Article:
BY AMY WALKER
Aya Hachem | Credits:Lancashire Constabulary
The jury had been deliberating for less than a day before one member refused to be involved with them any longer
Moments after deliberations in the trial of Aya Hachem’s killer Louis Otway began, everything fell apart.
The trial would soon collapse completely. And see a juror applauded as they left the courtroom.
While the 42-year-old Otway, nicknamed ‘Junior’, was found guilty of the murder of the law student last week (March 29), it took two attempts to cage him.
He is now set to be sentenced for his role in a bitter tit-for-tat row between rival car washes that cost the life of Aya.
The 19-year-old was gunned down while walking to the shops. Tragically, she was near the intended target of a gang’s drive-by shooting.
The group was instead supposed to shoot car wash owner Pachah Khan.
She was simply caught in the wrong place at the wrong time as she made her way down King Street, Blackburn.
Otway was found guilty of both the murder of Ms Hachem and the attempted murder of Mr Khan following a trial which saw Suhayl Suleman cleared of the same charges.
Prosecutors had said he was involved in the plot but a jury found him not guilty.
A trial sat at Preston Crown Court during March and had to be hastily arranged after a first attempt to bring Otway to justice collapsed within a day of the jury being sent to deliberate.
With proceedings complete, LancsLive has revealed that the decision to abandon that trial came after a whistleblowing jury member raised concerns that others in the group had shown racist attitudes and were not capable of making a fair decision.
That trial started with 12 jurors but one was discharged after nine days due to ill-health.
It continued with the remaining 11, who retired to consider their verdict on the morning of day 18.
Each was given instructions which explained they must consider the evidence only and “put all prejudice aside” as they had promised when sworn in.
However, later that afternoon one juror suddenly left the retirement room and told the jury bailiff that she could no longer remain there.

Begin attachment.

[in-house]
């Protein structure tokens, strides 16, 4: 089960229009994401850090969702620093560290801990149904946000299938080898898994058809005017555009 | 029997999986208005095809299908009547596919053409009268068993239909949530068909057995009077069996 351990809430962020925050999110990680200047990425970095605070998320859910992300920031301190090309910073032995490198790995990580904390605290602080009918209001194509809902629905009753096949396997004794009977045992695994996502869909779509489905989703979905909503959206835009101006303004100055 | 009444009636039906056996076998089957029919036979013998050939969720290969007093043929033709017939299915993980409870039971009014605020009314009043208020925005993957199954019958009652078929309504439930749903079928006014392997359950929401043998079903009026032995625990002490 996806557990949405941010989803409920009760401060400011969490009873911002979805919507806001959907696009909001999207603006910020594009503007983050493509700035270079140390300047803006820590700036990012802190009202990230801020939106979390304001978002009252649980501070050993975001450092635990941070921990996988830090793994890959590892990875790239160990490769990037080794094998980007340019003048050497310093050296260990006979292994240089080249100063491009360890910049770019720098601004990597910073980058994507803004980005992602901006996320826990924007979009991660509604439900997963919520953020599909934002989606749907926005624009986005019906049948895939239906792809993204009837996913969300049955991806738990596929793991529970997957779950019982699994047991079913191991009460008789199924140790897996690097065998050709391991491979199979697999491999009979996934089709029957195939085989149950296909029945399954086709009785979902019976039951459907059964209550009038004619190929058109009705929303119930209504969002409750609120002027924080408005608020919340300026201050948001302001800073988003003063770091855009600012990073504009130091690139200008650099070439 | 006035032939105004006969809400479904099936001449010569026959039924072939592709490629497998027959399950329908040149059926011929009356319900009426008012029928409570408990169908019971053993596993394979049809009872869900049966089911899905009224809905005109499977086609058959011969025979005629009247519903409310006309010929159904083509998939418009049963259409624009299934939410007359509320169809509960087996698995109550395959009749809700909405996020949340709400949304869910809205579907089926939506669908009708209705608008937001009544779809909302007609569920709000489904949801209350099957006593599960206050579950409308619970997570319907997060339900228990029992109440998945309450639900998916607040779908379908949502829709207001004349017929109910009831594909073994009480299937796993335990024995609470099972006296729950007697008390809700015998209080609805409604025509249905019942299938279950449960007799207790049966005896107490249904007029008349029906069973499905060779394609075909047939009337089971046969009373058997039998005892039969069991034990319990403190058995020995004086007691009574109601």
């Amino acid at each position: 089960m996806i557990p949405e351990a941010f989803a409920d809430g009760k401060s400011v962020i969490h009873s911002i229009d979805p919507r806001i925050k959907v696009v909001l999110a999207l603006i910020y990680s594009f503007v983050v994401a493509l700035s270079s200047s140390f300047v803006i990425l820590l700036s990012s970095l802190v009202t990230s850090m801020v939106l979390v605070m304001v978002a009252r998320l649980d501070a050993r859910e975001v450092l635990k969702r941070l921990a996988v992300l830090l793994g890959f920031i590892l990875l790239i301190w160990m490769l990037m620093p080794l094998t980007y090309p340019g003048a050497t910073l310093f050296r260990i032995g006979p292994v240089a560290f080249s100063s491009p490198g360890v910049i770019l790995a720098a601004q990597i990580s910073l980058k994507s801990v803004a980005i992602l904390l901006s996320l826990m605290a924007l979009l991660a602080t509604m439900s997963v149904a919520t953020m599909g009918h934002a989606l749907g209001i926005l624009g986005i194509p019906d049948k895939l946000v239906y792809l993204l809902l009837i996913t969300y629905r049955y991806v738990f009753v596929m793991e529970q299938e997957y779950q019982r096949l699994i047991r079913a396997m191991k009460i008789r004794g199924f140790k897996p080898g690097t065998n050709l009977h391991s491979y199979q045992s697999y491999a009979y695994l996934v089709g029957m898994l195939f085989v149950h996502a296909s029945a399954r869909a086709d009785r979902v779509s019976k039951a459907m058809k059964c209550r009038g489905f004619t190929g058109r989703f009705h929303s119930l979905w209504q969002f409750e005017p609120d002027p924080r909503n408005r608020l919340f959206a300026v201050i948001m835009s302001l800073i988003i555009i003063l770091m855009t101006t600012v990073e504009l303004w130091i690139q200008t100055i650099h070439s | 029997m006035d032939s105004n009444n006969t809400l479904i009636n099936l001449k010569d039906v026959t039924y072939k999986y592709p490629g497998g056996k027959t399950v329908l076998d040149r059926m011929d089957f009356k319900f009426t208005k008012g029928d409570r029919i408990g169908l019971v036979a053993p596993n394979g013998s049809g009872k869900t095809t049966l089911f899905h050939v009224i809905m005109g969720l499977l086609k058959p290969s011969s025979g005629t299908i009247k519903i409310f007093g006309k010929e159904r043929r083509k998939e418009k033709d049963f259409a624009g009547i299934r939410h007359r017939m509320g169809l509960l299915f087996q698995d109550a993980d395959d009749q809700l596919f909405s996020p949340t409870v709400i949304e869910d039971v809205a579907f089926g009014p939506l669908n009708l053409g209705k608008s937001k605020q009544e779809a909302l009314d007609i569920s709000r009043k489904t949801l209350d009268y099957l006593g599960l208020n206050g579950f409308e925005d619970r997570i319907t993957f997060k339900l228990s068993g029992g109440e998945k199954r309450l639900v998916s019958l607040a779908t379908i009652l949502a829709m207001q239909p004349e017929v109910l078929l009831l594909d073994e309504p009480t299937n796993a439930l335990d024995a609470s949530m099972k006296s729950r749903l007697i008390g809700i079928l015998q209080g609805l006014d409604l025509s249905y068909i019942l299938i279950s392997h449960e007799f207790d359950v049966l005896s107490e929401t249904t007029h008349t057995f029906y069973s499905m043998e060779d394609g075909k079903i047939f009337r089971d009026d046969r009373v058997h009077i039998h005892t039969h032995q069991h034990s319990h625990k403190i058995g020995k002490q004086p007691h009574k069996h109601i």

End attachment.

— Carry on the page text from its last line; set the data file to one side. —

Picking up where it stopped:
After being persuaded to stay in the building, she refused to rejoin the jury and when asked her concerns, she wrote a note for the judge, Mr Justice Goose, which made reference to bullying and contained the bullet point: “Racist jury: going to be guilty no matter what.”
The juror was kept apart from the rest of the group, which had been told to stop deliberations, and basic details of the note were given to the prosecution and defence counsel.
They agreed to ask further questions about what racist remarks had been made and how many jury members were being referred to, with the answer being more than one.
Representatives of both defendants jointly applied for the jury to be discharged, arguing that their clients, who are respectively of South Asian and Afro-Caribbean ethnicity, face a biased jury whose members have expressed clear racism.
Mr Justice Goose said: “I have come to the decision that I must discharge the whole jury. The relevant facts are that two or three jurors have expressed clearly racist views as a reason to convict the defendants.” He described the single jury member’s reports as “disturbing”.
The remaining jurors were called back into the courtroom following the refusal of the runaway juror to continue and subsequent legal arguments, and told that Mr Justice Goose had “with some reluctance come to the clear conclusion that I must discharge you as the jury from this case.”
He acknowledged this was disappointing to all concerned but said it was a necessary decision and reminded them they must not discuss any aspects of the case.
The remaining juror, after being called back in separately to be thanked for her actions, received a round of applause as she left the courtroom.
The new trial took place in March and resulted in the conviction of 42-year-old Otway, of Clitheroe Road, Manchester. A total of nine people have now been convicted over the teenager’s murder.
Following Otway’s conviction, Ms Hachem’s family said: “We thank God for the justice that has been served today. To our dear beautiful angel in heaven we know you are in a better and more beautiful place. God chose you from amongst many and blessed you with martyrdom.
“We are so proud of you and we miss you so much – our lives are difficult without you. This is God’s decree and praise be to God for this. You will remain in our hearts forever.
“You loved life and despite all the struggles and barriers that we faced in this country it did not stop you contributing to your community and Charites including the Children’s Society and fundraising at Salford University where you were studying to become a barrister. You have been awarded your certificate posthumously and your name is now on the Law Society’s roll of solicitors.
“God chose you as an Angel in his heaven. Heaven is yours and may God give us the patience after your murder. We love you. We thank Detective Inspector Ian Moore and his team of dedicated police officers who worked so hard to build a strong case against the defendant who has been convicted today.
“Also, to the Crown Prosecution Service, represented by Mr. Cray KC who has presented our case so diligently We also thank Mr Justice Jacobs, who managed the court proceedings with confidence and wisdom.
“We offer thanks to the jury for their time and effort to listen for 4 weeks and to distinguish truth from falsehood, lies and honesty. Special thanks to the community of Blackburn including the many families that have offered their support in this difficult time.”